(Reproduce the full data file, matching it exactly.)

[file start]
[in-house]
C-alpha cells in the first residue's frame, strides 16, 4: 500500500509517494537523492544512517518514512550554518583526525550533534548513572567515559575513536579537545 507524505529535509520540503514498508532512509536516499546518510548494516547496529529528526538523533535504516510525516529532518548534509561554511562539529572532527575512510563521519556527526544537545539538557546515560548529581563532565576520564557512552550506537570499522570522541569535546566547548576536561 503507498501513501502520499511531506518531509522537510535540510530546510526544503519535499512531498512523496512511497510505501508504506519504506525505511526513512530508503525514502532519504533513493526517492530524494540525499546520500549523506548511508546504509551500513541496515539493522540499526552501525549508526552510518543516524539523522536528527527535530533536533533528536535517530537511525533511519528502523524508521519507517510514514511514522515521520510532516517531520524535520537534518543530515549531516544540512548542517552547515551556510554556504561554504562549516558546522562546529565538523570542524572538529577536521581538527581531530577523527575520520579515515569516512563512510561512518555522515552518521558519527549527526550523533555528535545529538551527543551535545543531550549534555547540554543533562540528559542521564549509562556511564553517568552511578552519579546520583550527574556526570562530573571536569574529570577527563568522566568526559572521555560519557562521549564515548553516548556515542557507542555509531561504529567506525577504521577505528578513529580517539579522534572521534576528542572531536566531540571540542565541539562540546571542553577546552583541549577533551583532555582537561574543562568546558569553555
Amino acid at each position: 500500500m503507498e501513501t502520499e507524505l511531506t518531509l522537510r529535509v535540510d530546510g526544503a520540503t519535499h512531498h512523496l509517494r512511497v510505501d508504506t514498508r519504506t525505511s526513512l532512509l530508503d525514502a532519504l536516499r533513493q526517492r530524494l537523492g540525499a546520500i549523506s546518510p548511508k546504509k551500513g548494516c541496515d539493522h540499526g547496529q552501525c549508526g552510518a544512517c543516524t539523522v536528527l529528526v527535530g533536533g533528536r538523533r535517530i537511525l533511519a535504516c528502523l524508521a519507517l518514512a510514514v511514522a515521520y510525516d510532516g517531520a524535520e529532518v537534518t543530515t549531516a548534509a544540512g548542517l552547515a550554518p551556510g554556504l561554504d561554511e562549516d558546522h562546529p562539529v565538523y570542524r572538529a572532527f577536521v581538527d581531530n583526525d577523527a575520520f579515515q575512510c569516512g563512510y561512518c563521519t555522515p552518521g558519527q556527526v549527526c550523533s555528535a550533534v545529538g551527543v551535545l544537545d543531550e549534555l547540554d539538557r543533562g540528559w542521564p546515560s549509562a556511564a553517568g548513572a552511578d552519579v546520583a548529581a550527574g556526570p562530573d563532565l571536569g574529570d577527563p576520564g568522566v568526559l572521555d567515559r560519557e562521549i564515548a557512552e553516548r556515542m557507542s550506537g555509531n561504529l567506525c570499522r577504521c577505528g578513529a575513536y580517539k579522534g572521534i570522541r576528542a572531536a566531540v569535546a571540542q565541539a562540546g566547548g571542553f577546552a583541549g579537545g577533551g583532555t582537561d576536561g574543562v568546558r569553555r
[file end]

[in-house]
C-alpha cells in the first residue's frame, strides 16, 4: 500500500509517494537523492544512517518514512550554518583526525550533534548513572567515559575513536579537545 507524505529535509520540503514498508532512509536516499546518510548494516547496529529528526538523533535504516510525516529532518548534509561554511562539529572532527575512510563521519556527526544537545539538557546515560548529581563532565576520564557512552550506537570499522570522541569535546566547548576536561 503507498501513501502520499511531506518531509522537510535540510530546510526544503519535499512531498512523496512511497510505501508504506519504506525505511526513512530508503525514502532519504533513493526517492530524494540525499546520500549523506548511508546504509551500513541496515539493522540499526552501525549508526552510518543516524539523522536528527527535530533536533533528536535517530537511525533511519528502523524508521519507517510514514511514522515521520510532516517531520524535520537534518543530515549531516544540512548542517552547515551556510554556504561554504562549516558546522562546529565538523570542524572538529577536521581538527581531530577523527575520520579515515569516512563512510561512518555522515552518521558519527549527526550523533555528535545529538551527543551535545543531550549534555547540554543533562540528559542521564549509562556511564553517568552511578552519579546520583550527574556526570562530573571536569574529570577527563568522566568526559572521555560519557562521549564515548553516548556515542557507542555509531561504529567506525577504521577505528578513529580517539579522534572521534576528542572531536566531540571540542565541539562540546571542553577546552583541549577533551583532555582537561574543562568546558569553555
Amino acid at each position: 500500500m503507498e501513501t502520499e507524505l511531506t518531509l522537510r529535509v535540510d530546510g526544503a520540503t519535499h512531498h512523496l509517494r512511497v510505501d508504506t514498508r519504506t525505511s526513512l532512509l530508503d525514502a532519504l536516499r533513493q526517492r530524494l537523492g540525499a546520500i549523506s546518510p548511508k546504509k551500513g548494516c541496515d539493522h540499526g547496529q552501525c549508526g552510518a544512517c543516524t539523522v536528527l529528526v527535530g533536533g533528536r538523533r535517530i537511525l533511519a535504516c528502523l524508521a519507517l518514512a510514514v511514522a515521520y510525516d510532516g517531520a524535520e529532518v537534518t543530515t549531516a548534509a544540512g548542517l552547515a550554518p551556510g554556504l561554504d561554511e562549516d558546522h562546529p562539529v565538523y570542524r572538529a572532527f577536521v581538527d581531530n583526525d577523527a575520520f579515515q575512510c569516512g563512510y561512518c563521519t555522515p552518521g558519527q556527526v549527526c550523533s555528535a550533534v545529538g551527543v551535545l544537545d543531550e549534555l547540554d539538557r543533562g540528559w542521564p546515560s549509562a556511564a553517568g548513572a552511578d552519579v546520583a548529581a550527574g556526570p562530573d563532565l571536569g574529570d577527563p576520564g568522566v568526559l572521555d567515559r560519557e562521549i564515548a557512552e553516548r556515542m557507542s550506537g555509531n561504529l567506525c570499522r577504521c577505528g578513529a575513536y580517539k579522534g572521534i570522541r576528542a572531536a566531540v569535546a571540542q565541539a562540546g566547548g571542553f577546552a583541549g579537545g577533551g583532555t582537561d576536561g574543562v568546558r569553555r